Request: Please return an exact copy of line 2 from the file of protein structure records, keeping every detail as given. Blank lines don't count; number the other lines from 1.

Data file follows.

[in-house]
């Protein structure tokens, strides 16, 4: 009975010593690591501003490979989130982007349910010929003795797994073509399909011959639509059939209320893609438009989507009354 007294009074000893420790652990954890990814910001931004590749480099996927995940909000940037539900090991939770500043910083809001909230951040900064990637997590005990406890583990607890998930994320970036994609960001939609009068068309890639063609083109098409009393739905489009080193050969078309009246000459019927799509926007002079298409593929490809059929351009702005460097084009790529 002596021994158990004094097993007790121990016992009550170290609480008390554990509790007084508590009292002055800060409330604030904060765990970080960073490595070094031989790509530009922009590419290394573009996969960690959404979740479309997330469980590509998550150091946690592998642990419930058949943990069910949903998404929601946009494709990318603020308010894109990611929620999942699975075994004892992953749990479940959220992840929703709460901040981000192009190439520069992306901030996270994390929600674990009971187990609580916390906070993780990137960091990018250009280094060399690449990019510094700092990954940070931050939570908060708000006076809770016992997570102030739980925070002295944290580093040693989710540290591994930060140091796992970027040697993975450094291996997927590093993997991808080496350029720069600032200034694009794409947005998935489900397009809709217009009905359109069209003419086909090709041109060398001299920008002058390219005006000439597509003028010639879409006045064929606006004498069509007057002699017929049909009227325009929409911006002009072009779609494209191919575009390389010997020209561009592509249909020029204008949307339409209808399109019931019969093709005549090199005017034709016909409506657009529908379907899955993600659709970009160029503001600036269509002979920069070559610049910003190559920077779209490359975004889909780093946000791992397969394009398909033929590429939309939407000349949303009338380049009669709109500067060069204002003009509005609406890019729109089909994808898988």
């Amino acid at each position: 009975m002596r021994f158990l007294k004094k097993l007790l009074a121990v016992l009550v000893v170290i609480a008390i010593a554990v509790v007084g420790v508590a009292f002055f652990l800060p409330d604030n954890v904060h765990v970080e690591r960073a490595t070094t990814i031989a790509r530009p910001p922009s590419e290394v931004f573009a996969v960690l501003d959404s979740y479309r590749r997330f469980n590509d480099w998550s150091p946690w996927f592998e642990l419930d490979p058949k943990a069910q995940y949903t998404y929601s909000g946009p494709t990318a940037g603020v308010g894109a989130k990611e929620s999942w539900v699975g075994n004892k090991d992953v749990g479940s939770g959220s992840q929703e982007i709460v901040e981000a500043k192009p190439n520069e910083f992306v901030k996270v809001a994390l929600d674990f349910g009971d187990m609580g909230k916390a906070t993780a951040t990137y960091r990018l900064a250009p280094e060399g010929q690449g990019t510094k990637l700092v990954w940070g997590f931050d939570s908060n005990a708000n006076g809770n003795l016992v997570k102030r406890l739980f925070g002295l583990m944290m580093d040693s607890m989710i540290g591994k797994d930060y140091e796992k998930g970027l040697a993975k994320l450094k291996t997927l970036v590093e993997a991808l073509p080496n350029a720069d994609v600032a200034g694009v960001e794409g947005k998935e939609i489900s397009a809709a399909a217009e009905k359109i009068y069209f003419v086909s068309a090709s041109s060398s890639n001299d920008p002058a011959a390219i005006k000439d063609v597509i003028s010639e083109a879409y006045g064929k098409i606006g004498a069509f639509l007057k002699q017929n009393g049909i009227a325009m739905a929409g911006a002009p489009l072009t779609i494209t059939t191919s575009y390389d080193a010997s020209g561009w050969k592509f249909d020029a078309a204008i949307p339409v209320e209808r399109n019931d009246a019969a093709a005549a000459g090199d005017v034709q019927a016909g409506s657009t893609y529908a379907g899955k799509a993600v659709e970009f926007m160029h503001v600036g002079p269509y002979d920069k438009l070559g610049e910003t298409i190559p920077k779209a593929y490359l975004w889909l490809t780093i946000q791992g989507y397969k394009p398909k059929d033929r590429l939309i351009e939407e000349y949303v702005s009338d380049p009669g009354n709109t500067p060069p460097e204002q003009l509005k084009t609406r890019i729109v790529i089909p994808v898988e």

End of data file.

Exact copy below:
């Protein structure tokens, strides 16, 4: 009975010593690591501003490979989130982007349910010929003795797994073509399909011959639509059939209320893609438009989507009354 007294009074000893420790652990954890990814910001931004590749480099996927995940909000940037539900090991939770500043910083809001909230951040900064990637997590005990406890583990607890998930994320970036994609960001939609009068068309890639063609083109098409009393739905489009080193050969078309009246000459019927799509926007002079298409593929490809059929351009702005460097084009790529 002596021994158990004094097993007790121990016992009550170290609480008390554990509790007084508590009292002055800060409330604030904060765990970080960073490595070094031989790509530009922009590419290394573009996969960690959404979740479309997330469980590509998550150091946690592998642990419930058949943990069910949903998404929601946009494709990318603020308010894109990611929620999942699975075994004892992953749990479940959220992840929703709460901040981000192009190439520069992306901030996270994390929600674990009971187990609580916390906070993780990137960091990018250009280094060399690449990019510094700092990954940070931050939570908060708000006076809770016992997570102030739980925070002295944290580093040693989710540290591994930060140091796992970027040697993975450094291996997927590093993997991808080496350029720069600032200034694009794409947005998935489900397009809709217009009905359109069209003419086909090709041109060398001299920008002058390219005006000439597509003028010639879409006045064929606006004498069509007057002699017929049909009227325009929409911006002009072009779609494209191919575009390389010997020209561009592509249909020029204008949307339409209808399109019931019969093709005549090199005017034709016909409506657009529908379907899955993600659709970009160029503001600036269509002979920069070559610049910003190559920077779209490359975004889909780093946000791992397969394009398909033929590429939309939407000349949303009338380049009669709109500067060069204002003009509005609406890019729109089909994808898988």